Anger makes us weak. Getting a grip on anger is a challenge for every human. Some are more prone than others, but it always sneaks up on us. People who rarely get angry can’t control their anger once something finally pushes them over the edge. People who struggle with anger are not alone—they are not a minority; the person who doesn’t struggle with anger just might be the only one on Earth and he is in great peril for not having learned to deal with it earlier.
Giving up anger for joy is one of the hallmarks of Christianity. Sadly, few Christians cash in on this hallmark of their own beliefs, making the “angry Christian” one of the most common oxymorons in the world.
Overcoming anger requires a recipe of owning responsibility for one’s own emotions, uncomfortable amounts of time in focused prayer to and worship of Jesus, filling one’s own thought life with ideas that support a Biblical framework, and, oddly enough, physical health. Diet, exercise, sleep, and environment all contribute to emotions. Even an approaching rain cloud drops barometric pressure, making people edgy. In East Asia, it is generally known that sugar, spice, and fried food contribute to pimples and an “angry/evil fire” in one’s spirit energy. They solve the problem by drinking water, but asparagus also helps, as do melons, guavas, pears, and various edible fruit blossoms.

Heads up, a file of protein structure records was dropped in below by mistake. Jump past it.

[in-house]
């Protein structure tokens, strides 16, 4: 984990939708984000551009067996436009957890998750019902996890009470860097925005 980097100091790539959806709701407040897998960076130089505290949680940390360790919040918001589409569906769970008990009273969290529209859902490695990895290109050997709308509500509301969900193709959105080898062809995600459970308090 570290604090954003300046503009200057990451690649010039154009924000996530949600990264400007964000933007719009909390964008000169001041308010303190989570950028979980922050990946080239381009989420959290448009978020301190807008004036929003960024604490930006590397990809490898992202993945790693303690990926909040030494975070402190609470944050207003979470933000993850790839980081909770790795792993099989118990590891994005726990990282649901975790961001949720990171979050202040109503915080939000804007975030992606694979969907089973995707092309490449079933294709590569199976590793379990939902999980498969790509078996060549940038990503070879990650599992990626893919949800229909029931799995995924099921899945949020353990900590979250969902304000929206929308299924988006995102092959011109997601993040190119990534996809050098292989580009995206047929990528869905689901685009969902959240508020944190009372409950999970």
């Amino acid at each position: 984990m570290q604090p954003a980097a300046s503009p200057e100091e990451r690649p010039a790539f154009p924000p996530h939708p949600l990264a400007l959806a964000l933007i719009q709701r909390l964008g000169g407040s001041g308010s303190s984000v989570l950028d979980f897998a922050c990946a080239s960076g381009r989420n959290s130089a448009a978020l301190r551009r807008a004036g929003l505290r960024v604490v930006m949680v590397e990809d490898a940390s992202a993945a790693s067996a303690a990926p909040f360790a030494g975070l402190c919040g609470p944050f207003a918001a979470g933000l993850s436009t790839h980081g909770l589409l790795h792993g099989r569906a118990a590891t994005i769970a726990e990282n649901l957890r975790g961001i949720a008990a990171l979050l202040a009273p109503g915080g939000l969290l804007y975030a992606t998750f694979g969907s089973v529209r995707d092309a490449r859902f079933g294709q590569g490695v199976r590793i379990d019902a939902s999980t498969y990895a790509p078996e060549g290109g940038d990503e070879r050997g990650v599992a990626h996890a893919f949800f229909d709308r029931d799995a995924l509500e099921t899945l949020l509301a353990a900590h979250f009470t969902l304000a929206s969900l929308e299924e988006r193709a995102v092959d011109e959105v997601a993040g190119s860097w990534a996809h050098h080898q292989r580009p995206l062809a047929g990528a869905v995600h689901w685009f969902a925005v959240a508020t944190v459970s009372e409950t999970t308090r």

While curing anger has its recipes, so does anger itself. An uncontrolled lustful thought life is one of the common culprits of anger. So are alcohol, caffeine, and nicotine. Some recent questions consider whether petroleum-based products and chemicals could also have an “angering” effect, such as coming in contact with gasoline, motor oil, or other chemicals, including dry erase marker ink, petroleum-based skin lotion, or bug spray. But, chemicals are always being researched and they certainly are no excuse.
Jesus paid everyone’s vindication price with his own life. So, discipline ought educate and deter, not “transfer due suffering” to supposedly “pay” for crimes. Any conflict, punishment, correction, or disagreement should be entirely empty of any wrath, venom, offense, or “thirst for blood”. If you can’t help it, get help as soon as you can.